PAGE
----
Being a punker in Puerto Rico can be very tough.
Hell, just living in Puerto Rico can be tough. We have a shitty economy, high cost of living, insane unemployment, crime rates off the charts, some of the most corrupt police and politicians on record, and we’ve recently been affected by a massive drought. Still, there is a thriving independent art scene. Painters abound, there are indie comics all over, poets and writers – such as myself – always have a table at bookstores among the usual New York Times bestsellers.
We also have a very interesting and varied independent music scene. It’s like, somehow, this small colony – the only colony left in the world – turned into New York in the late 70’s. An example of one of our most original acts is Dada Berlin.
I can’t remember exactly when I first heard of them, but I think I was attracted to their singer, Pequeña Vera, from the beginning. Looking at pictures of her playing live, she looked like a deranged witch casting a sexual spell on unsuspecting virgins – and I was fucking sold. Fans jump up and down and staring at her with a look of pure, dumbfounded worship for Dada Berlin’s incredible theatrics that recall Siouxsie Sioux, backed by a band with a mix of death rock, post-punk, and surf rock. Add to the mix artistic, political, and literary references. One of their songs, “Exquisito Cadaver”, is a Spanish translation of the Poppy Z. Brite novel, Exquisite Corpse.
I saw them opening up for Dirty Fences and it kicked fucking ass. What sonic insanity! What artistic psychosexuality! I was spellbound every time I saw them live. I had to know more. I had to get into their minds, probe their Germanic souls, and see what the fuck crawled around in those brains of theirs. Enjoy a few of their songs as you read the article – and fall in love with Dada Berlin.
What is your favorite kind of hamburger?
Pequeña Vera: I love black bean burgers.
Arturo: Anything with bacon.
Xavi: Anything with no cheese.
Do you think cheese makes burgers better?
PV: Definitely. If you don’t like cheese, there’s a hole in your soul.
X: See question 1.
How did Dada Berlin start?
All: Arturo met Gustavo in group therapy for troubled teens and they shared a lot in common in terms of music taste, so instant friendship right there. Pequeña Vera knew Arturo through Juanqui of Hungary Hippos, who she was dating at the time, so it was a happy coincidence. We all met up to hang out at Gustavo’s house and decided, “Hey! Let’s form a band!” And so we did. Arturo came up with the name and we made about three rough versions of the songs we know now. All that was left was a bassist. Vera made a really cool looking flyer and posted it on the Conservatory billboard and on Facebook. Soon, a friend of hers saw the ad and suggested her friend Fernando Isaac, so Vera messaged him for an audition. He saw that the flyer stated that Campo-Formio as one of their influences, and since he played with the founder of Campo-Formio in Polar Aurora, he thought that the choice was pretty logical. The rest is history.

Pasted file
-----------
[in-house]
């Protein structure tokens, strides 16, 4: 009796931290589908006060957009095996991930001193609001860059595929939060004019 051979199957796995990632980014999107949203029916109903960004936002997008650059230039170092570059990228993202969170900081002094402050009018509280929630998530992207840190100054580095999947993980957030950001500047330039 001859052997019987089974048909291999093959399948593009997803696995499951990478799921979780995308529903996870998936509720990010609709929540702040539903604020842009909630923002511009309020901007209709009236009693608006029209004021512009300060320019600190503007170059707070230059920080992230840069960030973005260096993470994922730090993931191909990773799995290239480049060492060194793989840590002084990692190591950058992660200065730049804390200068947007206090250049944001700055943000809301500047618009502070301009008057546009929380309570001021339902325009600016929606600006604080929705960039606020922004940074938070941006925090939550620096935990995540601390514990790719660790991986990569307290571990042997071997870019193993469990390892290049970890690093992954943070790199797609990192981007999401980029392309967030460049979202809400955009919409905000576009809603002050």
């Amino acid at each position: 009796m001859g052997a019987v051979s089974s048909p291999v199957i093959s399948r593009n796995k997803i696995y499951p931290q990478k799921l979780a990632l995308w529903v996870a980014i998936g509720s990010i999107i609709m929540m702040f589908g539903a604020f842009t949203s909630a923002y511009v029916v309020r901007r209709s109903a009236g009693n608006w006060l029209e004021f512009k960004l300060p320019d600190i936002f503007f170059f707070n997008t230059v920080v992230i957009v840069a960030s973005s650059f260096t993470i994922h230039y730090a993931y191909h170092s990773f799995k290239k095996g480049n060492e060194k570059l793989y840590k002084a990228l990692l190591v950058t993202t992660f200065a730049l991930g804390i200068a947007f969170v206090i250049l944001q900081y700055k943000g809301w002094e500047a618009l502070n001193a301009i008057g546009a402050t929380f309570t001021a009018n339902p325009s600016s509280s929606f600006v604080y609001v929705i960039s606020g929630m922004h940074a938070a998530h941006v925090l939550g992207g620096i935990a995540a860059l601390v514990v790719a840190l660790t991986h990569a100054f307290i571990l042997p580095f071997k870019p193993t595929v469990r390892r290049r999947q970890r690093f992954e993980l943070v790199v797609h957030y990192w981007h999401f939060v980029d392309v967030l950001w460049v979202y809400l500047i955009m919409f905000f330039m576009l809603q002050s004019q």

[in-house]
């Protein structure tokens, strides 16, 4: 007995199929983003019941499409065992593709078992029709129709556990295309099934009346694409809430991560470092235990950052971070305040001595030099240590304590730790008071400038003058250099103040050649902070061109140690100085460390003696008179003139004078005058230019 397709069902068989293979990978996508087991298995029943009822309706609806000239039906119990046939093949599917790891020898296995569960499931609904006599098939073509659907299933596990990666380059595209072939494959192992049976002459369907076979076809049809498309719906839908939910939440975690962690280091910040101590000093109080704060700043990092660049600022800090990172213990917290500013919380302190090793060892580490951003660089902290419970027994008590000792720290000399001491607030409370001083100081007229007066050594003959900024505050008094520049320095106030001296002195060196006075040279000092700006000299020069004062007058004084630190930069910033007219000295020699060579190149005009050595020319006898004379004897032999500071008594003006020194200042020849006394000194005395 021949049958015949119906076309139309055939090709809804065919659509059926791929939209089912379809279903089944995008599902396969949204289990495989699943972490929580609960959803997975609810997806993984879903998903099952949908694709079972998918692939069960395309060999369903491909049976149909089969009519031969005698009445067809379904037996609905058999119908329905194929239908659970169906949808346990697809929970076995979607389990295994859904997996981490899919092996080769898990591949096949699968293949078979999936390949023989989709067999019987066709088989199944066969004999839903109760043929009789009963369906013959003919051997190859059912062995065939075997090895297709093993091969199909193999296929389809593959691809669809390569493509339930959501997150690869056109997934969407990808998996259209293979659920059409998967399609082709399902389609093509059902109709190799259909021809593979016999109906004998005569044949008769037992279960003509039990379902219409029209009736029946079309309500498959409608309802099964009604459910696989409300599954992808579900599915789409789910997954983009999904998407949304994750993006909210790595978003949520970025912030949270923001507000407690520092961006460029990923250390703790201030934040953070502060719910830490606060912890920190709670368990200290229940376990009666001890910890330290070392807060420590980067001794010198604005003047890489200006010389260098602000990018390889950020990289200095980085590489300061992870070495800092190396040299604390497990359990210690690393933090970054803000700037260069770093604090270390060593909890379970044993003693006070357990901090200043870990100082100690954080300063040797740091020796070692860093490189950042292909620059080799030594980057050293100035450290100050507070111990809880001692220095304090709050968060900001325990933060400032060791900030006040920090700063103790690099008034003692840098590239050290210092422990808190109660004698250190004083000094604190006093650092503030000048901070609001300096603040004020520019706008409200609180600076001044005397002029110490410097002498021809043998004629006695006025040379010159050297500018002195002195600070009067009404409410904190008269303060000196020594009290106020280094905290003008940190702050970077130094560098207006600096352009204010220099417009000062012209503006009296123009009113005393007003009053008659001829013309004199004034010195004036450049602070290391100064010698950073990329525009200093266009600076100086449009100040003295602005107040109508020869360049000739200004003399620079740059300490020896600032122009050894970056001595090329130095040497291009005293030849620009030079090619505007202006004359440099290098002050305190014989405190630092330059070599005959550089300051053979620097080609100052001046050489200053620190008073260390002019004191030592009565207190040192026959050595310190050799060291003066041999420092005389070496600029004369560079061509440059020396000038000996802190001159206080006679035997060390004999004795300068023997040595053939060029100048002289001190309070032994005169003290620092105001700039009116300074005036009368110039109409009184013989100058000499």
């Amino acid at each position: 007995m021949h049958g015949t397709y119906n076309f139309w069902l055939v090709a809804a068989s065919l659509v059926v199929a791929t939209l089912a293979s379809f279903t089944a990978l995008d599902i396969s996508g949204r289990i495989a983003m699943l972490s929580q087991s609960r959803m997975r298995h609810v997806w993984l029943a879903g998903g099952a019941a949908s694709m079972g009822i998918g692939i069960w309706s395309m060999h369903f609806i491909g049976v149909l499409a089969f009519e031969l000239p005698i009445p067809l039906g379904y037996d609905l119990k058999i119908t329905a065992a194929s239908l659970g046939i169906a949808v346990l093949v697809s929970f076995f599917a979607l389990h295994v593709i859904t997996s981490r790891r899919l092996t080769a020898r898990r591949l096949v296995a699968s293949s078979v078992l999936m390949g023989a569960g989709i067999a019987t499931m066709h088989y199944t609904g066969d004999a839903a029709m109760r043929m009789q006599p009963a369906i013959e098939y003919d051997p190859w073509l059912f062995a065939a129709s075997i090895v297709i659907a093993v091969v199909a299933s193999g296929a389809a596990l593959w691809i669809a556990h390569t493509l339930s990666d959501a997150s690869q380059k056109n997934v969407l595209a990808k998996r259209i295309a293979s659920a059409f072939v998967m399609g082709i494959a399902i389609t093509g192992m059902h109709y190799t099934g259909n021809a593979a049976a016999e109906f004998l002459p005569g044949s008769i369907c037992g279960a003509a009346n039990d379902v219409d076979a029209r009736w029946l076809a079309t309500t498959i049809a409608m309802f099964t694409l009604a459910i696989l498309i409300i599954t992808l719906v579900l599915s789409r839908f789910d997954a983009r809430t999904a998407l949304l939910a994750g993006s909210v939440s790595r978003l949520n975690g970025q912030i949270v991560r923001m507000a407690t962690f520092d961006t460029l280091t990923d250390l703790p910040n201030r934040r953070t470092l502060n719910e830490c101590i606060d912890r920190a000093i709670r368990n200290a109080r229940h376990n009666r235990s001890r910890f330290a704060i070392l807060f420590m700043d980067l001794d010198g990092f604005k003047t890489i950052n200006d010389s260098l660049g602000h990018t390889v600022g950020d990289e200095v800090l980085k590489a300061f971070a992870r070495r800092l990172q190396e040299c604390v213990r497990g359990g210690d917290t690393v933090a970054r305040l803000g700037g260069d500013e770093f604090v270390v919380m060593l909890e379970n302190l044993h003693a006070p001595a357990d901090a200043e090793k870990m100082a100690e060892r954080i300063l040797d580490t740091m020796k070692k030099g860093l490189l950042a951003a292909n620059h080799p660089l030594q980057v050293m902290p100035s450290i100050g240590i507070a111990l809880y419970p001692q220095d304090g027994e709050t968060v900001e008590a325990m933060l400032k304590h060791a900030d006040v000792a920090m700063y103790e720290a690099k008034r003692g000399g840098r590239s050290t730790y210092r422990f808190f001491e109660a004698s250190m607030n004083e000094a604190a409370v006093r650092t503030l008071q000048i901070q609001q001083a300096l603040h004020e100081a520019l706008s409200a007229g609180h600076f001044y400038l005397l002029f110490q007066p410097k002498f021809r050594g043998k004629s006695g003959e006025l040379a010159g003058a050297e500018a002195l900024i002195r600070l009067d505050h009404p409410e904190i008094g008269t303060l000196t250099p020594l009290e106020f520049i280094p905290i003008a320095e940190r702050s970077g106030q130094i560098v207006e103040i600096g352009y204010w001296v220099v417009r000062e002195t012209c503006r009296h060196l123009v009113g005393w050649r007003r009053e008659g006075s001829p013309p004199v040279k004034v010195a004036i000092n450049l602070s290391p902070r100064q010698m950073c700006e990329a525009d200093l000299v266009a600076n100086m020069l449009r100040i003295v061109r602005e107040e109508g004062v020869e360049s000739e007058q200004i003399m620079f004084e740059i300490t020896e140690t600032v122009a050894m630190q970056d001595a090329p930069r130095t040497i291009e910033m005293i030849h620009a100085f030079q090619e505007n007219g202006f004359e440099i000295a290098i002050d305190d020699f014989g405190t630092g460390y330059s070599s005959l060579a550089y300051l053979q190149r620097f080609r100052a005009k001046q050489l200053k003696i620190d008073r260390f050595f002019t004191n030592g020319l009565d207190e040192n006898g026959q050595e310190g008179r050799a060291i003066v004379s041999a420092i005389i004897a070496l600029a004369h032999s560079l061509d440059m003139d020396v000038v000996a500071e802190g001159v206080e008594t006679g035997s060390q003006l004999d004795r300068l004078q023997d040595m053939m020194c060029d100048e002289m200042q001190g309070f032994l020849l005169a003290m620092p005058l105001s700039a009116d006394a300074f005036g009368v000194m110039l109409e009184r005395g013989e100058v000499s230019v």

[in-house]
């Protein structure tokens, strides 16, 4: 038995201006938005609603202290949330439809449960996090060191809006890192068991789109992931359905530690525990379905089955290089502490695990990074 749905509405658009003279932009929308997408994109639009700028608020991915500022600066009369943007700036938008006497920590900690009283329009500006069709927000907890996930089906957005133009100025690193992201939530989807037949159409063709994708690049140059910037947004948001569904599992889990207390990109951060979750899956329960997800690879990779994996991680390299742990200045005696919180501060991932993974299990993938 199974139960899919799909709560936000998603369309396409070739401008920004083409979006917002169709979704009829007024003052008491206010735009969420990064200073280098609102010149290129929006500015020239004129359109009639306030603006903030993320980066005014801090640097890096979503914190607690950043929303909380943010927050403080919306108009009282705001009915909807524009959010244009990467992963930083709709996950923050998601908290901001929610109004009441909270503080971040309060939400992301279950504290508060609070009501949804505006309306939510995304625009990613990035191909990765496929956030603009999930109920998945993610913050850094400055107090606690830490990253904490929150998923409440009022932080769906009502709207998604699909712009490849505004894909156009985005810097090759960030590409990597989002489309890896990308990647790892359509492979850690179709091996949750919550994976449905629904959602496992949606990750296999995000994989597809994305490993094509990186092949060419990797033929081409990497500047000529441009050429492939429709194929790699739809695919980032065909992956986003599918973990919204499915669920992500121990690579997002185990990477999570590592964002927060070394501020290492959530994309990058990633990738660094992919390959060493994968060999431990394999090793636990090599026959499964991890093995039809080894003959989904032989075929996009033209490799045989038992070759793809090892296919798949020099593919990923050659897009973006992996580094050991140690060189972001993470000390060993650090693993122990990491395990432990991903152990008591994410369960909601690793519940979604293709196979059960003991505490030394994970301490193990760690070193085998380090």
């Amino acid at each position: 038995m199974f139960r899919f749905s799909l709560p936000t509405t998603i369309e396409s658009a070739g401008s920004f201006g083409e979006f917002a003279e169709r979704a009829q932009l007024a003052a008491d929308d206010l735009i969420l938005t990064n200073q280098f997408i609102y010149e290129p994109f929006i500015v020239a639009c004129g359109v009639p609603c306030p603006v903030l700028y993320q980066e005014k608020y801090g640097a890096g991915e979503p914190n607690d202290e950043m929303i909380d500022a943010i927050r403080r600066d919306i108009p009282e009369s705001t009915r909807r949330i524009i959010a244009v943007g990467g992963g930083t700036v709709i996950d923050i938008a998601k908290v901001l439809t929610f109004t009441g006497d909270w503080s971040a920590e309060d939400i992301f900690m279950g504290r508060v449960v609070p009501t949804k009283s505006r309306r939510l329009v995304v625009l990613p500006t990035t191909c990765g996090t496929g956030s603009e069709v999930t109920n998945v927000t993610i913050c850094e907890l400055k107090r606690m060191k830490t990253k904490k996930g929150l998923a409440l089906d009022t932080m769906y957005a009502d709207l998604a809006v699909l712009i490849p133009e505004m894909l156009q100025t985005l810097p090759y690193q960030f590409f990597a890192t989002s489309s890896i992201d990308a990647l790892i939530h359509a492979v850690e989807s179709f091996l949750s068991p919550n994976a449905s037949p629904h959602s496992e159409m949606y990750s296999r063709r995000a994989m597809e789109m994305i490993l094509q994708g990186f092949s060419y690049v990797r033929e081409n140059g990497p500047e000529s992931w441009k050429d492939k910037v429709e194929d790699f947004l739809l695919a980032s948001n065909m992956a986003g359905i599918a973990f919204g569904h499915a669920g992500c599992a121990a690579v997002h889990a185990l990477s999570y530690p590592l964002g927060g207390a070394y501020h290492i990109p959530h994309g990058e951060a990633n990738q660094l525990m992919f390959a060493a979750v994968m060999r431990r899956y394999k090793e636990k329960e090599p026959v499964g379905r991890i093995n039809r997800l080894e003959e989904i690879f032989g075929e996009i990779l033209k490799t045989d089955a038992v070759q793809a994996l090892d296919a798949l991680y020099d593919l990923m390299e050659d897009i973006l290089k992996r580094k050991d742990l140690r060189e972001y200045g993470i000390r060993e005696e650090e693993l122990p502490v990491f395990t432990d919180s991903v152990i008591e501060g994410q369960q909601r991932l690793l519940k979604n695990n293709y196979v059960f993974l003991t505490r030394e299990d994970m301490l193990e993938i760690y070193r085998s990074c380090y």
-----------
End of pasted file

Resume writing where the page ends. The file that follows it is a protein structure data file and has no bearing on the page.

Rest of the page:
Well, not really. Gustavo was going to leave Puerto Rico to study abroad, so we were desperately looking for a drummer. We asked a lot of people, but all of them: pfffft. We had to proceed to Plan Z: Xavi. Xavi started out as a substitute for about two shows, saying at first that he didn’t want to be part of Dada because he was already in Hungary Hippos and Nosotro and he thought his drumming sucked too much for Dada Berlin and that drumming for us would be too hard. However, he changed his mind and became part of the band. And we all lived happily ever after. The End.
Who’s in charge of songwriting, and what are the themes the band present?
All: Arturo and Fernando collaborate in the songwriting, and Pequeña Vera is in charge of vocal melodies and lyrics. Some themes that we portray include female empowerment, domestic abuse, male entitlement, queer rights, etc.
I appreciate that you guys make an effort to be entertaining, especially your lead singer, who has a lot of charisma. Where do these ideas come from?
PV: First of all: thank you! You’re so sweet! My performances are improvised, and they take a lot of influence not only from punk performers, but from pop stars. I often take influence from women such as Gloria Trevi, Madonna, Nina Hagen, Siouxsie Sioux, Iris Chacon, and Lady Gaga. I also got very inspired by Gianky and Pelu when I got into the scene. When I first saw Ardillas and Diente Perro, I said, “I want to do that!”
A: A platoon of space robots marked us at birth.
F: Ask her.
X: Nickelodeon, TV Guide Channel.
Do you guys actually like the Berlin art movements from the 20’s? If so, any particular art pieces you prefer?
PV: Oh, definitely! I love Hannah Höch’s collages and Baroness Elsa von Freytag-Loringhoven’s fashion style and general Dada shenanigans. I also love German Expressionism, especially in film and music. The Cabinet of Dr. Caligari is one of my favorite films, and I love Lulu and Wozzeck by Alban Berg. Truly masterpieces.
If you could rename French Fries, what would you call them?
PV: Fried Dirt Apples.
A: Grease Candles.
What morbid stuff are you into?
PV: I’m really interested in surreal cases of kidnapping, abuse, and torture, such as the murder of Junko Furuta, the kidnapping of Colleen Stan, and the case of Genie. Serial killers are also something I like to read about, the weirder the better.
A: Zombie crotch.
F: Not really into anything morbid, I’m too much of a happy guy!
You have some crazy, rabid fans. What are they like and why do you think they’re so insane over you guys?
PV: We have a little bit of everything when it comes to fans: queer kids, old school punkers, new school alt rockers, glam girls, etc. I believe they like the theatricality of our shows and our energetic music.
A: We have fans?
X: …WE HAVE FANS?
Last question: If rock and roll dies, what punk rock artists would become jazz musicians?
PV: Ian MacKaye.
A: Ricardo Pérez.